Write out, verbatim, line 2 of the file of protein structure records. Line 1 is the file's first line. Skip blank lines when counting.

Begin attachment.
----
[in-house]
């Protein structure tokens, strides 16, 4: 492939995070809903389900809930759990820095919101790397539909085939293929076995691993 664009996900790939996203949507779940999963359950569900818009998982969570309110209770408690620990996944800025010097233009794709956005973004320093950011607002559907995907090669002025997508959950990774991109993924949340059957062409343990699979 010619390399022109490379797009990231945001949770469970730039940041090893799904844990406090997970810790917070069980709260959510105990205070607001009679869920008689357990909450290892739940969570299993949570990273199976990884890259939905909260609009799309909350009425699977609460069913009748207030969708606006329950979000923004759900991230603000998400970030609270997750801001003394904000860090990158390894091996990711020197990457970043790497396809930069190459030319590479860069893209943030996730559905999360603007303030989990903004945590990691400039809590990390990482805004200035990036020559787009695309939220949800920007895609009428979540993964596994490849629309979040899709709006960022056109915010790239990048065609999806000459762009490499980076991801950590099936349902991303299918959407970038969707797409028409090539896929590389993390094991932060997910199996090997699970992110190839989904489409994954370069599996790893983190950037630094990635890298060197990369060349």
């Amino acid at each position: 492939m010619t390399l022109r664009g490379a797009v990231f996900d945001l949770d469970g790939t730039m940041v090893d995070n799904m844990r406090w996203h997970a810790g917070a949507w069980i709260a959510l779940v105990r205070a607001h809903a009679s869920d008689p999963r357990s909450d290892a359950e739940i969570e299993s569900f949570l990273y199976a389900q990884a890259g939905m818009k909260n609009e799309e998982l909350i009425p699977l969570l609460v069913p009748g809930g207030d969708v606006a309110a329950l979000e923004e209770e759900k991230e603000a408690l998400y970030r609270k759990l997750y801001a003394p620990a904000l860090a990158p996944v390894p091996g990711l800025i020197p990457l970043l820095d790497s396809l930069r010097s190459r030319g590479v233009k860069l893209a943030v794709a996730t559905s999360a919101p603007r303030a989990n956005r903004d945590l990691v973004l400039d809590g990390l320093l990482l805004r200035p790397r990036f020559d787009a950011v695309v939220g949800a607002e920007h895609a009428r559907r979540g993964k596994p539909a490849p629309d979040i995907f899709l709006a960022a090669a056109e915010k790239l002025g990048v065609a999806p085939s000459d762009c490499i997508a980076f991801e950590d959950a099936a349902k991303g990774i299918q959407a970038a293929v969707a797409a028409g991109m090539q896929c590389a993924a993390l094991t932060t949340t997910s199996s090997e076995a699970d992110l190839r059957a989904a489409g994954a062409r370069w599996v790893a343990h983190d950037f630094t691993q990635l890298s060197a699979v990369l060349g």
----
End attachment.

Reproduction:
């Protein structure tokens, strides 16, 4: 492939995070809903389900809930759990820095919101790397539909085939293929076995691993 664009996900790939996203949507779940999963359950569900818009998982969570309110209770408690620990996944800025010097233009794709956005973004320093950011607002559907995907090669002025997508959950990774991109993924949340059957062409343990699979 010619390399022109490379797009990231945001949770469970730039940041090893799904844990406090997970810790917070069980709260959510105990205070607001009679869920008689357990909450290892739940969570299993949570990273199976990884890259939905909260609009799309909350009425699977609460069913009748207030969708606006329950979000923004759900991230603000998400970030609270997750801001003394904000860090990158390894091996990711020197990457970043790497396809930069190459030319590479860069893209943030996730559905999360603007303030989990903004945590990691400039809590990390990482805004200035990036020559787009695309939220949800920007895609009428979540993964596994490849629309979040899709709006960022056109915010790239990048065609999806000459762009490499980076991801950590099936349902991303299918959407970038969707797409028409090539896929590389993390094991932060997910199996090997699970992110190839989904489409994954370069599996790893983190950037630094990635890298060197990369060349």